Gaming CEO Pay In A Year Of Reckoning


The last eighteen months has been a reckoning for powerful men in the business world and gaming has been no exception. The #MeToo Movement struck down one of the most recognizable names in the gaming industry when Steve Wynn stepped down from the company he founded, Wynn Resorts. These issues have continued to shine a spotlight on CEO pay, severance and golden parachutes. Four other CEOs in gaming are out or on the way out soon. Caesars recently announced that Mark Fissora is stepping down at the end of the year. All that said, it was a very solid year for casinos stocks, with many of the bigger companies outperforming the small ones.

In our twelfth annual study of gaming industry pay, we evaluated the performance of 34 public gaming companies in determining whether a CEO deserved his or her pay. The Aethos™ pay-for-performance model compares significant financial metrics such as company size (market cap), stock appreciation (rise in stock price over 3 years), EBITDA growth (over 3 years), and total direct compensation (combination of salary, bonus, LTIP & other). Our findings are illustrated below.

Gaming CEO Pay (as published by the Casino Journal)

It comes as no surprise that the highest paid CEOs in the gaming industry work for the largest companies. Steve Wynn topped the list again as the highest paid CEO in gaming at $34.5M in total compensation. Sheldon Adelson at Las Vegas Sands came in second at $26M in total compensation. Ken Alexander at GVC and Fissora both were $20+ million-dollar men.

In total, 26 of the 34 CEOs made more than $1M in total compensation. Up two from last year, with two less companies in the study. The average CEO paycheck went up substantially to $7.2M. That is nearly $2M more than last year’s study. CEOs are clearly getting larger equity packages in a consolidating marketplace. For a second year in a row, the best CEO on a pay-for-performance basis was Dan Lee, CEO at Full House. Other top performers included Gary Carano at Eldorado Resorts and Tim Wilmott at Penn National. In Lee’s case, our analysis suggests he should have been paid double what he was paid, and Wilmott could have earned nearly $4M without jeopardizing his performance.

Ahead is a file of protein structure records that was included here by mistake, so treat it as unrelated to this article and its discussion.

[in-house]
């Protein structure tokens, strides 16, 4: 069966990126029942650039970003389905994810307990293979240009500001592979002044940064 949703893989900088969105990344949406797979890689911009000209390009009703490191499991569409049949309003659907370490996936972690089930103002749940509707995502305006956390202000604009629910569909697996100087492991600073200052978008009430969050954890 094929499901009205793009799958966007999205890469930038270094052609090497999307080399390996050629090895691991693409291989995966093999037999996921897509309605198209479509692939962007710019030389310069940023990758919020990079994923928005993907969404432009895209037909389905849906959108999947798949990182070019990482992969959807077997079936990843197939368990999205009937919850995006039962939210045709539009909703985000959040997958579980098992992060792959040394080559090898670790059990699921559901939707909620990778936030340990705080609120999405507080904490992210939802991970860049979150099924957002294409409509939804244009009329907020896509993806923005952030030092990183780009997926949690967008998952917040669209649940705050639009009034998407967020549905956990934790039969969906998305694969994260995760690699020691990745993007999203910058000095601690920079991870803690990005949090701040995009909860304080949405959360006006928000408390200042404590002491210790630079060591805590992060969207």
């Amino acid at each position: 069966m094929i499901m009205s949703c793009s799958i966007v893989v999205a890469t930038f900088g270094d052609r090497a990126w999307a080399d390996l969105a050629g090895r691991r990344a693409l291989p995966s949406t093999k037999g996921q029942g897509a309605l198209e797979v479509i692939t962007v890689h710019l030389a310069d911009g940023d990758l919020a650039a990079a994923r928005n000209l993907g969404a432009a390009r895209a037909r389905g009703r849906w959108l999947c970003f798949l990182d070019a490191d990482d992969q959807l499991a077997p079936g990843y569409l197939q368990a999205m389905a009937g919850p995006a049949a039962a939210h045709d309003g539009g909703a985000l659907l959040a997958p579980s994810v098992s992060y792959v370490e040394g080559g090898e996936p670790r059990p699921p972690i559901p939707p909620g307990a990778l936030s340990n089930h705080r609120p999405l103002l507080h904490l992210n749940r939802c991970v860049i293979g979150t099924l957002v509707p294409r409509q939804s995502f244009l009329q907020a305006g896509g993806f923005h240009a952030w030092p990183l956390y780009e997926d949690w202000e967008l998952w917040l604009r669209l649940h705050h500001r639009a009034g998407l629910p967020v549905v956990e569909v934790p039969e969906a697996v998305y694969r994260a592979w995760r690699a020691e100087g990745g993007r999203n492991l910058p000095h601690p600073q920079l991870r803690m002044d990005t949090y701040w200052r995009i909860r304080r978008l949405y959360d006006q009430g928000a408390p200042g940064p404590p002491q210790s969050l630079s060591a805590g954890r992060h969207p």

Thirteen CEOs in the gaming industry received a base salary of $1M or more. Sheldon Adelson and Lawrence Ho had the largest salaries, at $5M and $3.5M respectively. The average salary of the group came in at just over $1.1M. As most bonus programs are tied to base pay, it comes as no surprise that many of the most highly paid CEOs also received the largest bonuses, with Wynn leading the group with a bonus of $15M. The next largest bonus was Adelson at $12.5M. The average CEO bonus for the group was $1.1M, rising another $600K from last year. Only four gaming CEOs received no bonus, and all had weak financial performance and low performance indices.

The largest component of CEO compensation was long-term incentive plans (LTIPs). A sign that pay-for-performance continues to be a major focus for public boards. The average LTIP value was $3.7M, more than double from the previous year. Ken Alexander topped the list with his nearly $21M stock grant, followed by Fissora at $17M. Twenty-one CEOs received an equity grant worth over $1M, while only four received nothing at all. It appears that gaming boards are getting more in line with standard pay practices in the Fortune 1000.

One of the most pressing issues for compensation committees is that of severance and claw-backs. With ISS and other watchdog organizations looking at how disgraced and underperforming CEOs are being paid as they exit the company. For example, Wells Fargo clawed back over $75M in pay from former CEO, John Stumpf. In contrast, former Fox News President Roger Ailes received $47 million in severance when he left 21st Century Fox amid sexual harassment allegations. Interestingly, the Wynn board came to an agreement with Steve Wynn that paid him nothing in severance. Per his employment contract, he would have been paid him nearly $250 million had he been dismissed from the company “without cause.”